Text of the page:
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Usability Evaluations

Usability evaluations are of two main types:

  • Design reviews - User interface or web site evaluated against design and usability guidelines
  • Usability testing - Designs testing with real users

Design Reviews

Design reviews do not involve users (so are not strictly speaking user-centred), but are very effective in reducing the number of issues that might arise during usability testing, or as a low-cost alternative to testing with users. The reviews are done by inspecting the user interface or web site and collecting screenshots of potential usability issues. (A rating scheme can also be used where a number of evaluations are to be compared.) These are then compiled into a prioritised report showing each issue, explaining its possible impact on usability and recommending alternatives.

While most reviews are done on existing systems, it is possible to review designs while they are still on paper or in rough prototype form. Early reviews can have a dramatic effect in reducing the cost of development and delivery schedules.

Be aware that the effectiveness of design reviews is dependent on the experience of the reviewer. With over 30 years experience in interactive systems, involving scores of design reviews, we are confident in our ability to provide high-quality and cost-effective reviews.

Woman at desk with laptop while man observes

Usability Testing

The most important difference between design reviews and usability testing is that the latter is done with real users. However, there are quite a few potential variations:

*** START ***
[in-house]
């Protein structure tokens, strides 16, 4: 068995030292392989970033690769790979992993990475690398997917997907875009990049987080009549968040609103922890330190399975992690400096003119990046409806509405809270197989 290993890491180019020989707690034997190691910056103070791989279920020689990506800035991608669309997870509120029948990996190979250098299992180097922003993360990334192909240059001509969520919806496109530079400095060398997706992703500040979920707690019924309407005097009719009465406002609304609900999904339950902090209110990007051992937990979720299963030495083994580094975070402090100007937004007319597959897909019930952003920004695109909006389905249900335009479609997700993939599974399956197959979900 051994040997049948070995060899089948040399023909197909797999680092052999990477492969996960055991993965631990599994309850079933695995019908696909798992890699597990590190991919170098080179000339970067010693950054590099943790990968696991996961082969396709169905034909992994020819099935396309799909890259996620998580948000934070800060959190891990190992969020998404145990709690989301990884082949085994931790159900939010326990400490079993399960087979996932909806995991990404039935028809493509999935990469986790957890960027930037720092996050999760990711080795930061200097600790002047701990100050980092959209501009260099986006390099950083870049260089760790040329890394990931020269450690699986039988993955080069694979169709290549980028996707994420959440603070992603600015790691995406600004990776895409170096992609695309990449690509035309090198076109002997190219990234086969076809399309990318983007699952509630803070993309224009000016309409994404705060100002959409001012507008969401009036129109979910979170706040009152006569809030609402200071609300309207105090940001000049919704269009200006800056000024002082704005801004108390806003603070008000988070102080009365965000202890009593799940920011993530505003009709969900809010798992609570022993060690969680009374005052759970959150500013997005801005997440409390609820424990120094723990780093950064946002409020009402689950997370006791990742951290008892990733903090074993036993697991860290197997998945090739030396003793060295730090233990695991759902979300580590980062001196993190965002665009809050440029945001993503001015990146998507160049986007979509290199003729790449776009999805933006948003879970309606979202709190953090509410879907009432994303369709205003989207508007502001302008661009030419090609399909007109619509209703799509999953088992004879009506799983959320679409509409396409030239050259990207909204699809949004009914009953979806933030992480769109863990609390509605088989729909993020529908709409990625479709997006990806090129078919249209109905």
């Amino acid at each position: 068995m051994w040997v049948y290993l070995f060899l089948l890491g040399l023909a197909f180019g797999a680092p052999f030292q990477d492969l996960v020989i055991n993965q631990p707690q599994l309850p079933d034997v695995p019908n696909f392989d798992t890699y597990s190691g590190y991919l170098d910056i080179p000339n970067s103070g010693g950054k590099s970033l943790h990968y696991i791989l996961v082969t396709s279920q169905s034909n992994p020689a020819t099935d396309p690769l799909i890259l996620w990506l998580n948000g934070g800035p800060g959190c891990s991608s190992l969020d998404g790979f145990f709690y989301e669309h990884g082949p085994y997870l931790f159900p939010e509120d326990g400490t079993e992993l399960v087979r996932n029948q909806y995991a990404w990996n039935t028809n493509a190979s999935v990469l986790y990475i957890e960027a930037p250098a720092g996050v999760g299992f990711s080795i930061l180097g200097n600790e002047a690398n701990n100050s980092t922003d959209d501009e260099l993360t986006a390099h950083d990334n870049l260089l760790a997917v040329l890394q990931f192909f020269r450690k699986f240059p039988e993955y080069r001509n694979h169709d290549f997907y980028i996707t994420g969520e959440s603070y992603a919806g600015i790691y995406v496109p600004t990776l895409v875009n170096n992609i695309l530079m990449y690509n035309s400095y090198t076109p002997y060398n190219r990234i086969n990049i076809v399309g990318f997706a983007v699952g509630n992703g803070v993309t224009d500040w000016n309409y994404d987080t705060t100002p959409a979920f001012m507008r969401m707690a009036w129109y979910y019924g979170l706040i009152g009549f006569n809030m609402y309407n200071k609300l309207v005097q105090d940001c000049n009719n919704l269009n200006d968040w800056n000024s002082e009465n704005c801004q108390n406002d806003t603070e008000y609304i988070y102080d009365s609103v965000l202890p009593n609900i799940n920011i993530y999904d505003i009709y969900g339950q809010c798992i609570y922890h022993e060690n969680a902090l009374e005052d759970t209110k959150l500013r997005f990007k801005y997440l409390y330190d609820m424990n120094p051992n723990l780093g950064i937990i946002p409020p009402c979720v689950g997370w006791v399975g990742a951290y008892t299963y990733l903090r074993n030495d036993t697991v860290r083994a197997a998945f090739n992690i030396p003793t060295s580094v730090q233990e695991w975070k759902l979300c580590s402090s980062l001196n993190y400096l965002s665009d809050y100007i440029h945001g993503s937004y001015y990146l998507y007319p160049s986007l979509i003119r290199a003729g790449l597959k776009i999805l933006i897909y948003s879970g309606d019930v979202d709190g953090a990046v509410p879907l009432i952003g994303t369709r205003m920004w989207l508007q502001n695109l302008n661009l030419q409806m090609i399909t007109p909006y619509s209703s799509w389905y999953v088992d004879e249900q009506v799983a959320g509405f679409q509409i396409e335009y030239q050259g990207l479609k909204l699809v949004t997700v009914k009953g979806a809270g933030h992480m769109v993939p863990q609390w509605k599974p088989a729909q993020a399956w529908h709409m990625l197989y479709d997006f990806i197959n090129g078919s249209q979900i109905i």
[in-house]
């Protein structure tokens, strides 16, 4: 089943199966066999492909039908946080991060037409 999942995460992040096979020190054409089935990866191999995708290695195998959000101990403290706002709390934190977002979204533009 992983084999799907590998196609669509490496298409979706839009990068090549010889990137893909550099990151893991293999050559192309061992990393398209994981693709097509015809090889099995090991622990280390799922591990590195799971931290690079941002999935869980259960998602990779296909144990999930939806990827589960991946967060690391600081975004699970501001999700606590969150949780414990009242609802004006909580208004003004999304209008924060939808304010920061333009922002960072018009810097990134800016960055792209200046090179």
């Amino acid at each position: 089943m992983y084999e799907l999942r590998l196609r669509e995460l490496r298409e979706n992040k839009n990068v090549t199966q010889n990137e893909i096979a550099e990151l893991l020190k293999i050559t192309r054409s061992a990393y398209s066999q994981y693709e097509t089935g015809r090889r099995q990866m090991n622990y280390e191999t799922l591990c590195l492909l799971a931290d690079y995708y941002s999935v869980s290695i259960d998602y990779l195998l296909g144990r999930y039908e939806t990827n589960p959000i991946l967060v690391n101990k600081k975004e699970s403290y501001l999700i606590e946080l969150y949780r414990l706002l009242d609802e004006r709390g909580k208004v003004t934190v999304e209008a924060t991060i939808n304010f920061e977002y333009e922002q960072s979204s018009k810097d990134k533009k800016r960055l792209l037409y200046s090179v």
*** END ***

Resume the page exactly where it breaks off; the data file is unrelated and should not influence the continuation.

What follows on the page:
Prearranged versus user-generated tasks
Most usability testing is performed with prearranged tasks, especially where comparisons are to be made between sessions. However, in some situations it can be more telling for users to choose tasks that are important or problematic for them.
Quantitative versus qualitative focus

While quantitative test results (primarily time to complete and number of errors) are the most useful in comparing alternative designs, qualitative inquiries can help to establish users' overall reaction to and understanding of a design. This can be particularly important in the development of novel products or services.

Natural versus lab environment

The choice of testing environment can sometimes be a difficult one, but with portable equipment we can cater for both natural and usability lab situations. Testing in situ can be particularly useful for consumer products and services, where many external factors could affect their success, for example as in home shopping or media services. On the other hand, usability labs make it possible to have a number of unseen observers present and provide a more consistent setting for video recording.

Video recording

The facilitator's notes are the primary source of information for the usability report, but video recording has an important role to play in selling usability within a project team or in the larger organisation. As mentioned above, a lab setting will provide the most consistent results, but recordings made in natural environments can add an extra dimension for those not involved in site visits. We use a high-quality digital process for recording, which costs no more than the low resolution methods still commonly in use.

Costs

Design reviews typically range in price from £900 to £1600, dependent on the size and complexity of the product or service being reviewed and on the amount of detail required. By comparison, usability testing generally starts at about £1600 without video recording, but user incentives and lab rental must be added to this. Extensive usability testing of a large site or complex product (say with about 20 users) would cost in the region of £3600 (plus user incentives and lab rental). All prices are exclusive of VAT.

The information provided here is for general guidance. Please contact us to discuss your requirements in detail.

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